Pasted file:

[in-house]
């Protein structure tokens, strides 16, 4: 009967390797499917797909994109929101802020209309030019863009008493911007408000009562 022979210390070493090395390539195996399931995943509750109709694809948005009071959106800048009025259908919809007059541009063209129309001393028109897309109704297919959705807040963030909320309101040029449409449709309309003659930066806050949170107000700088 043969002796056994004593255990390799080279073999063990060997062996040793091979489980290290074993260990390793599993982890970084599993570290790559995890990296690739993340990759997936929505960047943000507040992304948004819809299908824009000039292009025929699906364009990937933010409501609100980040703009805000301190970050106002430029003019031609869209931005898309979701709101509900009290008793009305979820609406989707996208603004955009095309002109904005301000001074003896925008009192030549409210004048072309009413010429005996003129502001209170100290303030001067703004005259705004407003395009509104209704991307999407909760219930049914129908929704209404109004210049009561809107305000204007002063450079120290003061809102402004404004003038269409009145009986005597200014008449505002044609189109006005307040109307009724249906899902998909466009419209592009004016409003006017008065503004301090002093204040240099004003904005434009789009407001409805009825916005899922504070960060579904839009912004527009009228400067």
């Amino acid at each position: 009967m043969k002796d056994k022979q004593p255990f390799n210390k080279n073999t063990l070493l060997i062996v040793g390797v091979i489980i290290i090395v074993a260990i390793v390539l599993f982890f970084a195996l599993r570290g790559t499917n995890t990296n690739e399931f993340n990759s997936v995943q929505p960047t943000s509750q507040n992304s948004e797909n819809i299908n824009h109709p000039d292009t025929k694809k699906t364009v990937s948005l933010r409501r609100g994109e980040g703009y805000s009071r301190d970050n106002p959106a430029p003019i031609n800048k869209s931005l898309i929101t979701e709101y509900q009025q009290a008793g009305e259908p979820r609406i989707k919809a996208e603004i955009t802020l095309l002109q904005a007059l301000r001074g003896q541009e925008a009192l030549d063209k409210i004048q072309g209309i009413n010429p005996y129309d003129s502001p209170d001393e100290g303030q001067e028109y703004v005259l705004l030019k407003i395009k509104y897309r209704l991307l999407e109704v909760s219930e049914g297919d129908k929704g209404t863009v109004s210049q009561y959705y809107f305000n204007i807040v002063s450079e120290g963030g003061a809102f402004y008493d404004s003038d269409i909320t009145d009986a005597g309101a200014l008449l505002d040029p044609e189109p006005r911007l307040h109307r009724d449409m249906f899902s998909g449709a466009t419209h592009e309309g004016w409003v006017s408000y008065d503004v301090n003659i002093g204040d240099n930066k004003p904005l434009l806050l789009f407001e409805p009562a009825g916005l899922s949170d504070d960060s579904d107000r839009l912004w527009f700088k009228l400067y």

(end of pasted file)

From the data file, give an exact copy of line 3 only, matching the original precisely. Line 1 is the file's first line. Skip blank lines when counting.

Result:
């Amino acid at each position: 009967m043969k002796d056994k022979q004593p255990f390799n210390k080279n073999t063990l070493l060997i062996v040793g390797v091979i489980i290290i090395v074993a260990i390793v390539l599993f982890f970084a195996l599993r570290g790559t499917n995890t990296n690739e399931f993340n990759s997936v995943q929505p960047t943000s509750q507040n992304s948004e797909n819809i299908n824009h109709p000039d292009t025929k694809k699906t364009v990937s948005l933010r409501r609100g994109e980040g703009y805000s009071r301190d970050n106002p959106a430029p003019i031609n800048k869209s931005l898309i929101t979701e709101y509900q009025q009290a008793g009305e259908p979820r609406i989707k919809a996208e603004i955009t802020l095309l002109q904005a007059l301000r001074g003896q541009e925008a009192l030549d063209k409210i004048q072309g209309i009413n010429p005996y129309d003129s502001p209170d001393e100290g303030q001067e028109y703004v005259l705004l030019k407003i395009k509104y897309r209704l991307l999407e109704v909760s219930e049914g297919d129908k929704g209404t863009v109004s210049q009561y959705y809107f305000n204007i807040v002063s450079e120290g963030g003061a809102f402004y008493d404004s003038d269409i909320t009145d009986a005597g309101a200014l008449l505002d040029p044609e189109p006005r911007l307040h109307r009724d449409m249906f899902s998909g449709a466009t419209h592009e309309g004016w409003v006017s408000y008065d503004v301090n003659i002093g204040d240099n930066k004003p904005l434009l806050l789009f407001e409805p009562a009825g916005l899922s949170d504070d960060s579904d107000r839009l912004w527009f700088k009228l400067y």